Infographic Projects

by MU Instructional Designers
October 1, 2021
8-10 min read

Today’s students are increasingly adept at absorbing information from visual material. They are also very good at sharing their own ideas and opinions by remaking images to suit their mood (consider GIFs/memes and their impact on communication).

Infographics help students further explore the power of telling a story using visuals, particularly data visualizations. When students develop their own data visualizations, they think more critically about their information and its meaning. They also learn how data visualization can be used to mislead or manipulate an audience. Infographic projects, then, are not just engaging; they also build digital literacy skills.1

Check out this video from KQED for a brief overview of infographics:

Make infographic projects meaningful.

Make infographic projects meaningful/authentic.

Make sure this assignment clearly connects to a course objective. Avoid using technology because it’s cool if it doesn’t support your learning objectives.

As with any project, students should also be able to make a connection between their work in the classroom and the world beyond. The skills students develop for communicating visually and with data are useful in a wide range of careers and academic disciplines. In making effective infographics, students move beyond recall-level understanding and into information synthesis, data analysis, and content creation (Bloom’s Taxonomy). To take real-world authenticity even further, you can encourage students to share their infographics outside of the classroom.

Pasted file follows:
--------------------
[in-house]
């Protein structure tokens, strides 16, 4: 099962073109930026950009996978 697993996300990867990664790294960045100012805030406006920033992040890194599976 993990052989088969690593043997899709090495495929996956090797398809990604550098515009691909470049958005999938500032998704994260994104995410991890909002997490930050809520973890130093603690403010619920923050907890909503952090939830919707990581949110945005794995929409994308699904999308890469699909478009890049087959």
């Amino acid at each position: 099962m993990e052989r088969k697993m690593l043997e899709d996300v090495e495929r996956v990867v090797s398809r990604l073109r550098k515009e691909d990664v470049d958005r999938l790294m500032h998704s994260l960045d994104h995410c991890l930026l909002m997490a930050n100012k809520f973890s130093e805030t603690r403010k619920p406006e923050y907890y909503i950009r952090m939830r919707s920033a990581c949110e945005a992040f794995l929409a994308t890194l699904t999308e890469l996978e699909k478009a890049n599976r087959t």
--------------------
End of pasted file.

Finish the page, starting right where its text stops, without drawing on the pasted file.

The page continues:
Provide opportunities for student voice and choice.

Provide opportunities for student voice and choice.

A key element in designing infographics is developing a specific thesis and story to tell with one’s research. Giving students freedom to choose their research topic, their thesis, and/or the angle of their message will promote both engagement and critical thinking (UDL Checkpoint 7.1).

There are many different approaches to infographics that students can adopt for their projects. In the video below seven common types of infographics are briefly explained, including an example of when each could be used. Many infographics combine elements from more than one of these seven types (UDL Checkpoint 5.1).

Set clear expectations.

Set clear expectations.

Establish the goal(s) of the project. Make sure students are clear on the purpose and audience of their infographic as well as the learning objectives. If the infographic has potential use beyond the classroom, such as in internships, on social media, or around campus, communicate that at the beginning.

Next, consider your project parameters.

  • How many data points/visualizations do you expect?
  • How should students cite their sources?
  • How many sources should they cite?
  • Is there a “length” requirement?
  • In what format should their text transcript be (for accessibility)? How should it be linked/provided?

Be clear about how projects will be assessed. Students are more familiar with grading expectations for traditional papers but not for less traditional projects like infographics. What are the expectations for the “mechanics” of the infographic (color, data visualization, images, etc.), and how much of the final grade is assessing those mechanics? Using a rubric will help students understand your expectations. A single point rubric that lists the expectations, has room for comments, and includes a points column is a natural fit for a project like this.